A life well spent and one that is worth celebrating rang as the theme of the day at a prayer service to honour the late former President Nelson Mandela.
"We grieve together while understanding that 95 years of life were well lived and should be celebrated. It is a life worthy of celebration," former Minister Tokyo Sexwale said on Sunday.
Sexwale joined throngs of South Africans who came out to commemorate the life and times of Mandela who passed away on Thursday night.
President Jacob Zuma declared today as a National Day of Prayer and Reflection following the former statesman's death.
On Sunday, South Africans from various faiths congregated together under a white marquee to reflect on Mandela's legacy at the Nelson Mandela Centre of Memory.
The commemoration of the former statesman's life was not one of a sombre mood with speaker after speaker commenting on Mandela's sense of humour even in trying times.
In his address Sexwale imitated Mandela's voice as he recounted a ghost story Mandela had once told him.
Mandela's great grandson Luvuyo Mandela thanked the public for the support the family has received.
"What happens next is that we pick up from where he left off. Yes we are in mourning but we should celebrate his life," he said to a filled to capacity marque erected in the centre's parking lot.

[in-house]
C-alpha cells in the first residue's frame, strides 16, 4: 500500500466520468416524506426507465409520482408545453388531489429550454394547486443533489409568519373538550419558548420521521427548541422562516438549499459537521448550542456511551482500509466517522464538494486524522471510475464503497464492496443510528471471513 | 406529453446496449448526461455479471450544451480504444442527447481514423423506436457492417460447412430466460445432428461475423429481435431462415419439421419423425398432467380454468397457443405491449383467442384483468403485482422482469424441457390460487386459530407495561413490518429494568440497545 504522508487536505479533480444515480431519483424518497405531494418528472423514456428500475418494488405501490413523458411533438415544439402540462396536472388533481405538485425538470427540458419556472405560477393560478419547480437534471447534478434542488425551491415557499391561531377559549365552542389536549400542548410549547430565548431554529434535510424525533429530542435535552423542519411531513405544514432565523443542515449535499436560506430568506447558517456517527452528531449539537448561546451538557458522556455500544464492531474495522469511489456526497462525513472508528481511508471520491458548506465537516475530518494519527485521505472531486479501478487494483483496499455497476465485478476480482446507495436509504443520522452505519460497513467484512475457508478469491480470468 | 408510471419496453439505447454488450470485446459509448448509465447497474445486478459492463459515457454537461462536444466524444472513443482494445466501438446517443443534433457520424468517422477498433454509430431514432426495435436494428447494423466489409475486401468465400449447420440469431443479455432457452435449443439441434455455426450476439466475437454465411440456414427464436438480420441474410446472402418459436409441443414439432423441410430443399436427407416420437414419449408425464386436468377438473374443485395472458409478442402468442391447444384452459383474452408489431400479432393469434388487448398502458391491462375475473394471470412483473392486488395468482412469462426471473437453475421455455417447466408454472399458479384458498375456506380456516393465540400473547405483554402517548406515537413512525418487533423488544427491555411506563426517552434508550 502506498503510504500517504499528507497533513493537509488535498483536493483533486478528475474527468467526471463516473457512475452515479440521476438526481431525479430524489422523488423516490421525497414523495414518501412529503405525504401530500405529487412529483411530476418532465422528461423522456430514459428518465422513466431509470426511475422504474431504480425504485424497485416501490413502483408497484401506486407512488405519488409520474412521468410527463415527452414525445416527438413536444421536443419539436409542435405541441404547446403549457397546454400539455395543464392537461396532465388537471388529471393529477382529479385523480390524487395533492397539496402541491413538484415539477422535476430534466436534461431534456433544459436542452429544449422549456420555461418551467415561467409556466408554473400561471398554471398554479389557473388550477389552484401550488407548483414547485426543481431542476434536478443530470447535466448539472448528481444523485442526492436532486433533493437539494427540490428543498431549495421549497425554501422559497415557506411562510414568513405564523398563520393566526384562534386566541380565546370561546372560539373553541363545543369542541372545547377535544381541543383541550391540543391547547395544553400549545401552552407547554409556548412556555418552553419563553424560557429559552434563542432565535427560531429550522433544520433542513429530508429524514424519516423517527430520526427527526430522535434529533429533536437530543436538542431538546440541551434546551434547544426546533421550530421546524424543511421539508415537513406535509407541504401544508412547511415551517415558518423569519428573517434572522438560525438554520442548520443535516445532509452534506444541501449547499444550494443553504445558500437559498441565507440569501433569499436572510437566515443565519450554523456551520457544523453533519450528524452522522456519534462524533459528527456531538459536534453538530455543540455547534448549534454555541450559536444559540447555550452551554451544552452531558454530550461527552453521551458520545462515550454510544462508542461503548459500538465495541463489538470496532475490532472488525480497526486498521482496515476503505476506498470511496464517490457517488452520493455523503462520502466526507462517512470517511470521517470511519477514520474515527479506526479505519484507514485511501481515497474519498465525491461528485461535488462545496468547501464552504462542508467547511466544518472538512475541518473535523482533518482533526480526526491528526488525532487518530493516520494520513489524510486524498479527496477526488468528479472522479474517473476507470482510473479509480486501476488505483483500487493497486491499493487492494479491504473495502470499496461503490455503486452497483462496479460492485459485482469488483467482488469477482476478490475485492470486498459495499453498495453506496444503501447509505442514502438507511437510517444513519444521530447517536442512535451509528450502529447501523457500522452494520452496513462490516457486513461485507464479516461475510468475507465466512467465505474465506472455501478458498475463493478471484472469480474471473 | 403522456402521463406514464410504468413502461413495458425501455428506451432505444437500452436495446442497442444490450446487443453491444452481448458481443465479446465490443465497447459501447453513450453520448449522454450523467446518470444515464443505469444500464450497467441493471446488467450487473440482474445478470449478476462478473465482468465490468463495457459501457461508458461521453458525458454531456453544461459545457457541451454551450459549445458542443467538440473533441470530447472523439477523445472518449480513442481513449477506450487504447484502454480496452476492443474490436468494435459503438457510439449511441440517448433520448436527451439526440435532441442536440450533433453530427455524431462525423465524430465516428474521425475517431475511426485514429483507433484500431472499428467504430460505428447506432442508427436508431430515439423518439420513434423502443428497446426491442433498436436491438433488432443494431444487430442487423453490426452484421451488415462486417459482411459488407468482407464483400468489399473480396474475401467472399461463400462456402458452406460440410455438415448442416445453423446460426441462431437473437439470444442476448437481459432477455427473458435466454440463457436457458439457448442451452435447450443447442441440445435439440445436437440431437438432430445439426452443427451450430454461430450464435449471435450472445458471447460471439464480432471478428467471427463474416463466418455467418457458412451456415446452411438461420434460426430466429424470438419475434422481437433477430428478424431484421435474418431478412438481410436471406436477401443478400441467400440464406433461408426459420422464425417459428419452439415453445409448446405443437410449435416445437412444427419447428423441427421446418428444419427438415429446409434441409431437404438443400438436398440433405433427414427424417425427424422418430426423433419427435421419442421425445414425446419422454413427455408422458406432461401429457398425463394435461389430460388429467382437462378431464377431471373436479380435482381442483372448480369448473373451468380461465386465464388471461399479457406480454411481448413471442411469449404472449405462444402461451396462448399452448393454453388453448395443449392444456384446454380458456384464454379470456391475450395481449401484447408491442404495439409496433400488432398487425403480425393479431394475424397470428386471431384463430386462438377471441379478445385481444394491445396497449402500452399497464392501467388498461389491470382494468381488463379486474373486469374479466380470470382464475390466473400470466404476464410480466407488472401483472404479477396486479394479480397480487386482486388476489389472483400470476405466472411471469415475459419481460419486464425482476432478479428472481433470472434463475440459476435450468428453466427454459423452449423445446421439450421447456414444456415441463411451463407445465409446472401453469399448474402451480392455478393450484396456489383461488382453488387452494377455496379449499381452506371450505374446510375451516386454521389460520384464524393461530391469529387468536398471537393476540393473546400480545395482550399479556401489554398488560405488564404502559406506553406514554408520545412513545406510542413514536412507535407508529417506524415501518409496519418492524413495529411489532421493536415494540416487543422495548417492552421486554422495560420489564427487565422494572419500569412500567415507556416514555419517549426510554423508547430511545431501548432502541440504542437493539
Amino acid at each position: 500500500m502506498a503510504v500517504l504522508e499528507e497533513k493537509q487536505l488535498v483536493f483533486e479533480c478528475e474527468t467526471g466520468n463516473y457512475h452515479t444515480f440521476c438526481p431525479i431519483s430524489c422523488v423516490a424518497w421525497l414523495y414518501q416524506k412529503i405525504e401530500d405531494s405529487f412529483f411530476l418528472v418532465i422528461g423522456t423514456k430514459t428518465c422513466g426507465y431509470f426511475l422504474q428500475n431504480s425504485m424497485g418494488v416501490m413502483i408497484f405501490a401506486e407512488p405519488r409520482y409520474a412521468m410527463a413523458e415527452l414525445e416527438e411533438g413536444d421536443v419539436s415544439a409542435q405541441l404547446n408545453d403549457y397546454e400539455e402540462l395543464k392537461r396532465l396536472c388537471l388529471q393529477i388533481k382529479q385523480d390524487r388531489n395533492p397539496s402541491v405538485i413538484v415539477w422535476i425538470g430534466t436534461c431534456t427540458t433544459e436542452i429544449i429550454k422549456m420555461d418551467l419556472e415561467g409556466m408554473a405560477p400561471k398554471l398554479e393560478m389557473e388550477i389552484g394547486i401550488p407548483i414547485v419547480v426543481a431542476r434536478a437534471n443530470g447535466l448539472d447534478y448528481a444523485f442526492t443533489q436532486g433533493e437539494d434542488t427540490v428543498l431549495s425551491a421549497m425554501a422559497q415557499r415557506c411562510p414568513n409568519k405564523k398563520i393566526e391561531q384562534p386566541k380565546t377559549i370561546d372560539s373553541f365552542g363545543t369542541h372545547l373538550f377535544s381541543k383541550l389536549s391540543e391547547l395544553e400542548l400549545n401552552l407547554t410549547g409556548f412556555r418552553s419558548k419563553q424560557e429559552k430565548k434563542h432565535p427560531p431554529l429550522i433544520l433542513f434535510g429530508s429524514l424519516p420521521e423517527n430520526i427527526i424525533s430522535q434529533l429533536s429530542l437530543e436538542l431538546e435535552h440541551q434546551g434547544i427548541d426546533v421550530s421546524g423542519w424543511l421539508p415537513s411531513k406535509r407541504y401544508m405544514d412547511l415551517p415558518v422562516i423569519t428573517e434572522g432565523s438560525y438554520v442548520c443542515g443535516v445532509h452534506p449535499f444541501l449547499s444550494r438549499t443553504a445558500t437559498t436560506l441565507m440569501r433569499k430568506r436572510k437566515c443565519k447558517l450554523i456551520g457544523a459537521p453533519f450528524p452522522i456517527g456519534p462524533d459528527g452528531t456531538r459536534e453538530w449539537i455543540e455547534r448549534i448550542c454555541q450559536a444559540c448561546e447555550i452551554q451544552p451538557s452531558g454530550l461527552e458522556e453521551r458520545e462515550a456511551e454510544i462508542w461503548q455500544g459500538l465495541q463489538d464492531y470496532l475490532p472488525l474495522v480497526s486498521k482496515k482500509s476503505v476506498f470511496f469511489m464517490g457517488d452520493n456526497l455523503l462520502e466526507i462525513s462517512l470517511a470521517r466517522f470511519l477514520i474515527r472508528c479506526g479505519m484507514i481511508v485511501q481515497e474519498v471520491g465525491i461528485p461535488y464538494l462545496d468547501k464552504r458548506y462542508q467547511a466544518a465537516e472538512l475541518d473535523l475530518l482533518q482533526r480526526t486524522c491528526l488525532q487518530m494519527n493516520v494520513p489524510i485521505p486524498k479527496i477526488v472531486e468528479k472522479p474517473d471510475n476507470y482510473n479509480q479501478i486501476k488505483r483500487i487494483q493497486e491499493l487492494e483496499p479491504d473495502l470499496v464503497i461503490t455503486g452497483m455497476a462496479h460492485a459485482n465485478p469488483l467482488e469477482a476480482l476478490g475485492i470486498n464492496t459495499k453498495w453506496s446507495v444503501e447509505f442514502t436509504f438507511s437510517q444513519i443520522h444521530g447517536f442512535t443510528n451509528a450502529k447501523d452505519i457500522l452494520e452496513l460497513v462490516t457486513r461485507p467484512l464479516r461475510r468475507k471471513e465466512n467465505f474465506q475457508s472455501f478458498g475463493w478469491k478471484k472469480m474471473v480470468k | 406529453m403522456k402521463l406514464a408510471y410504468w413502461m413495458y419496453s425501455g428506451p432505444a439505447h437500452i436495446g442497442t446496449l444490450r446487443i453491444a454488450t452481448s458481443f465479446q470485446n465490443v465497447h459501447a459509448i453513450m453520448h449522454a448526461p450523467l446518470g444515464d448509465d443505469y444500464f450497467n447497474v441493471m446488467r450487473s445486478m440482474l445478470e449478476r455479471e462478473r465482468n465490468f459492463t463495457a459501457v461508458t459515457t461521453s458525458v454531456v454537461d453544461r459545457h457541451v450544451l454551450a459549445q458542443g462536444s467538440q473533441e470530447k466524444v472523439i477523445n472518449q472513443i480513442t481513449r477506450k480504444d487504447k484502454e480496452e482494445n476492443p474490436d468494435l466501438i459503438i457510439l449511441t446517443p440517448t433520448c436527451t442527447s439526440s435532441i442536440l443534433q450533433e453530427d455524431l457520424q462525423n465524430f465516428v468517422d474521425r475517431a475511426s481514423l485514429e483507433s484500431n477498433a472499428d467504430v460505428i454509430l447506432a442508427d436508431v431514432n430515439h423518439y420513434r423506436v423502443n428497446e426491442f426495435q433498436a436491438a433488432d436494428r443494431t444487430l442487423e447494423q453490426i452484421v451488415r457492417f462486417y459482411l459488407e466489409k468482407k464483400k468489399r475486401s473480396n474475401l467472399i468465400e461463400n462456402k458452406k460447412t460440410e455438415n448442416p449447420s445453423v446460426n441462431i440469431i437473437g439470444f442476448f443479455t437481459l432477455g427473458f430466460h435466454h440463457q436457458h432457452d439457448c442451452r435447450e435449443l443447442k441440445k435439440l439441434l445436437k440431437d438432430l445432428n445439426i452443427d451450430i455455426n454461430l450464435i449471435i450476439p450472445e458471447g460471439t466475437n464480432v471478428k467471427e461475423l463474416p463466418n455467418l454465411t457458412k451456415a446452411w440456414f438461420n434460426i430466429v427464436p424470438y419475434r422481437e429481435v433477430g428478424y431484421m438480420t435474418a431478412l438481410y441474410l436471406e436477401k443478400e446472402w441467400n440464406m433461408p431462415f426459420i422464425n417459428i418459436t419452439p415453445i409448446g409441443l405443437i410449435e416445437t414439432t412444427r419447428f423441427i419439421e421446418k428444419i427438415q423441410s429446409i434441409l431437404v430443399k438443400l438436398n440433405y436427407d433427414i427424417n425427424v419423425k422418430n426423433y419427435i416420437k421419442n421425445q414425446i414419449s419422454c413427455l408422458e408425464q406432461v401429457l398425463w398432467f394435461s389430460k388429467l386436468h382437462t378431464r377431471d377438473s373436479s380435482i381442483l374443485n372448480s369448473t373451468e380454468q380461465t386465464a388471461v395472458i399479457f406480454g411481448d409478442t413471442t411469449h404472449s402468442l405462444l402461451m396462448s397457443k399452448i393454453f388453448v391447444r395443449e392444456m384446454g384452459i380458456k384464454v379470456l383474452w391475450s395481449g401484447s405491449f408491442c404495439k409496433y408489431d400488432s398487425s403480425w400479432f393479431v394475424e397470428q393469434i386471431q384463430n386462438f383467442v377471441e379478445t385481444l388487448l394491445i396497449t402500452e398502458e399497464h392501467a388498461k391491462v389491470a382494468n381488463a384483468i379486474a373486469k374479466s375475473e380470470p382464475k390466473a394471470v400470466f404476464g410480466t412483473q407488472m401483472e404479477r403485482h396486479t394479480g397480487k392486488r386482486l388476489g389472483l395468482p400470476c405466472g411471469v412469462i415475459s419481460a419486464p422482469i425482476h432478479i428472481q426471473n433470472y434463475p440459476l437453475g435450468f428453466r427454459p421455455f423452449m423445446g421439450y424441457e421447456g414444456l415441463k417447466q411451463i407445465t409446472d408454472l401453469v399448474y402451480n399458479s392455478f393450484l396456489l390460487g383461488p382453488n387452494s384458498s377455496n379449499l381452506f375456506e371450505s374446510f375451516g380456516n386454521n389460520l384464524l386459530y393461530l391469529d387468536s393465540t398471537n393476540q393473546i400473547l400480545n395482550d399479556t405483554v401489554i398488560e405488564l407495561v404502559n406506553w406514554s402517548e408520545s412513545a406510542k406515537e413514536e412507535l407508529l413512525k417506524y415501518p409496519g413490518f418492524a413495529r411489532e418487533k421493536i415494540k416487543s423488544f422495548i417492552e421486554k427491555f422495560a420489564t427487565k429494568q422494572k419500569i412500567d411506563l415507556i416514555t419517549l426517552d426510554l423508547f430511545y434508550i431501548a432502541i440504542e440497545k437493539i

Chief Rabbi Warren Goldstein described today as a momentous and historic day for South Africa. The chief rabbi spoke of Madiba's recognition that it was important to bring people of religious faith together in a spirit of unity.
"The greatest tribute we can make to Madiba is to live like him. He showed us tolerance and generosity of spirit," he said.
This was echoed by Sexwale who said that Madiba stood for freedom, democracy and non-racialism.
The Rabbi urged children to read Mandela's book "Long walk to freedom".
The National Interfaith Council of SA representative Mathole Motshekga said that Mandela had embraced Ubuntu.
Film maker Anant Singh described Mandela as a person who had an epic life and that he had been supportive of the movie which is currently showing in cinemas across the country.
Struggle stalwart Ahmed Kathrada said of his memories of Mandela: "I want to remember him as a politician who could laugh at himself," he said, reflecting on a story Madiba once told him. In the story, Madiba had had a conversation with a little girl who had called him a "stupid old man".
Children accompanied their parents to the commemoration to pay tribute to the statesman.
Prior to the start of the commemoration service people placed flowers at the entrance of the centre and signed messages of condolences set out at the entrance of the centre.